As if you didn't already know it, a lot of people are applying for the same jobs as you. As competition becomes stiff and more companies are embracing technology, video interviews are taking the place of many first round in-person interviews. Recent studies show that between 50 and 70 percent of employers now conduct video interviews as some phase during the hiring process. While it may be second nature to you to use video communication software like Skype or Facetime, it's a different ballgame when you're using it to land a job. Read on for a few tips on how you should approach your next (or first!) video interview...
Mistakes People Make When Being Interviewed via Video
- They don't finish their look. Even though it might seem silly to dress up to talk to a computer, you need to dress the same you would if you were interviewing in person.
- They take the call in a distracting environment. We've all been on conference calls where someone is obviously sitting at the dog park or coffee shop. Don't risk your chances by taking the call in a room with poor lighting or distracting noise.
- They interview at work. Yes, technically you can take a video call from anywhere, but be smart about it. If you're at work constantly worried about someone hearing you or knocking on your door, it will probably negatively impact your presence.
How You Should Prepare for a Video Interview
Even though it's a virtual interview, you need to present yourself how you would in person, down to the shoes you're wearing. This will have an incredible impact on your confidence and demeanor. Fifteen minutes prior to the call, shut down all other internet browsers and silence or turn off your cell phone to prepare for the video call. Test your camera to make sure you're properly framed in the screen. And finally, be prepared to take the call at a clean desk or table with a notepad readily available to take notes - just as you would in person.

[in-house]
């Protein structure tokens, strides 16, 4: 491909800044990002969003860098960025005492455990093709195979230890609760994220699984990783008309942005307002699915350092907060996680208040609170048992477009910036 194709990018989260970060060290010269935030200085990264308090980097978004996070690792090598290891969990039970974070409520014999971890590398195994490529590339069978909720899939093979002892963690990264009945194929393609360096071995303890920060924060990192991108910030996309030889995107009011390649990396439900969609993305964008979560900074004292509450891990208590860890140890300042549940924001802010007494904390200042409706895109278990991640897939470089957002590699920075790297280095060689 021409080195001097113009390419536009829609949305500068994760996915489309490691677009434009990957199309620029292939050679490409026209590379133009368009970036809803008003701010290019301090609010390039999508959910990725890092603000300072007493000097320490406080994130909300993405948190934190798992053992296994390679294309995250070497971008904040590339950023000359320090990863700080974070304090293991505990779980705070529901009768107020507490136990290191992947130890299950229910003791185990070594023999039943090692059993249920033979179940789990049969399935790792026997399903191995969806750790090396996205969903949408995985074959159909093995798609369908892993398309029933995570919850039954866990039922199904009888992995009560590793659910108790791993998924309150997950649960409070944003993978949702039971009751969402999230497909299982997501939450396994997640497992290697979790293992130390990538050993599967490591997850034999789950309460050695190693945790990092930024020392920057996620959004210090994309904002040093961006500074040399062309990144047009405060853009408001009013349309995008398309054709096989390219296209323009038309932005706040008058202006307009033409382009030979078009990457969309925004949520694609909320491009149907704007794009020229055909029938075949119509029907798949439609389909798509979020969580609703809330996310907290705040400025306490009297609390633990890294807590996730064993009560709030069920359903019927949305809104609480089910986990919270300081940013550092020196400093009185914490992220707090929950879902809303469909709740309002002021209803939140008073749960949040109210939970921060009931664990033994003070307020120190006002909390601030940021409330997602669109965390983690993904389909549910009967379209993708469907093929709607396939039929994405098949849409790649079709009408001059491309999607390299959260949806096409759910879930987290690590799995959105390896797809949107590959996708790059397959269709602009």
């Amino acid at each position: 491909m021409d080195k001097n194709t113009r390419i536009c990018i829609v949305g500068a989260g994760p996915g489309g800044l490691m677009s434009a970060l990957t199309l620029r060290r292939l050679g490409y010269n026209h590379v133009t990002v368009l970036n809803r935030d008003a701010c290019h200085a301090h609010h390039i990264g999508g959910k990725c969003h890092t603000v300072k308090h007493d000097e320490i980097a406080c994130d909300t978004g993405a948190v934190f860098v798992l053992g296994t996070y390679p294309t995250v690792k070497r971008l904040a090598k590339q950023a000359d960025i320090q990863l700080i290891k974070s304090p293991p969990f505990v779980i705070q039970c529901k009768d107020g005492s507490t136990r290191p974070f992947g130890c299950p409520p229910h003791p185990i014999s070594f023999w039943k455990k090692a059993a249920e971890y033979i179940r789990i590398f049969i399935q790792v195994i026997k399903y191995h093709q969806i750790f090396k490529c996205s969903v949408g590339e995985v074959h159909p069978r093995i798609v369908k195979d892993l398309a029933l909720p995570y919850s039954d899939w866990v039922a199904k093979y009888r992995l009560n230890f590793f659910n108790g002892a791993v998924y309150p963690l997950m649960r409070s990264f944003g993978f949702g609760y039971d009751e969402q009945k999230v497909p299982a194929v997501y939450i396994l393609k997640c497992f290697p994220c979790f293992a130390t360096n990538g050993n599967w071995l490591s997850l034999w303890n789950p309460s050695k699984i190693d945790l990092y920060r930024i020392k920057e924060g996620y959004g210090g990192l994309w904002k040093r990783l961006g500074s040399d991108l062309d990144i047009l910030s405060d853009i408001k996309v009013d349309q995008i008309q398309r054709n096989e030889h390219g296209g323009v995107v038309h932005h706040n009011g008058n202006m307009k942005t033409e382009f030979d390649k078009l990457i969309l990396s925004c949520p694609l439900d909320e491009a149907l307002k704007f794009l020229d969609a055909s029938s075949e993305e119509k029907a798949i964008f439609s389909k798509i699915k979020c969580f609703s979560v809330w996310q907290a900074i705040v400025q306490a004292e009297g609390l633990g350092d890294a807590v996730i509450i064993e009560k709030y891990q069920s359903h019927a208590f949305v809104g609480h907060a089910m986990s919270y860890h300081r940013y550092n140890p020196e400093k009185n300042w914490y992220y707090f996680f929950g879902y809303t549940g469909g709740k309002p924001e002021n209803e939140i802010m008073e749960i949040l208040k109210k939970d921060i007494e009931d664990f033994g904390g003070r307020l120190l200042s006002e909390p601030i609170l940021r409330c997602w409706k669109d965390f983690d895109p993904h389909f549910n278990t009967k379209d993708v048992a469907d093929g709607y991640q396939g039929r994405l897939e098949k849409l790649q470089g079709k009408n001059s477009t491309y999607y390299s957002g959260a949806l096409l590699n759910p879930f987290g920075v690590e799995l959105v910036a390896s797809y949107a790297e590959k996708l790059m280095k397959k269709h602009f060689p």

Rocking the Interview
- Choose a location where your background is neutral and won't be distracting.
- Take the call on a computer, not your cell phone.
- Make sure you are maintaining as much eye contact as possible with your interviewer by looking into your webcam. (This may mean propping up your computer with books to achieve the proper angle or moving your desktop closer to you so that you are the focus of the call, not your entire room.)
- Remember that your body language does as much of the talking as your words, so if possible use the screen-in-screen function so that you can check in every so often on how you appear.
What was your experience like interviewing via video? Do you prefer it to in-person interviews?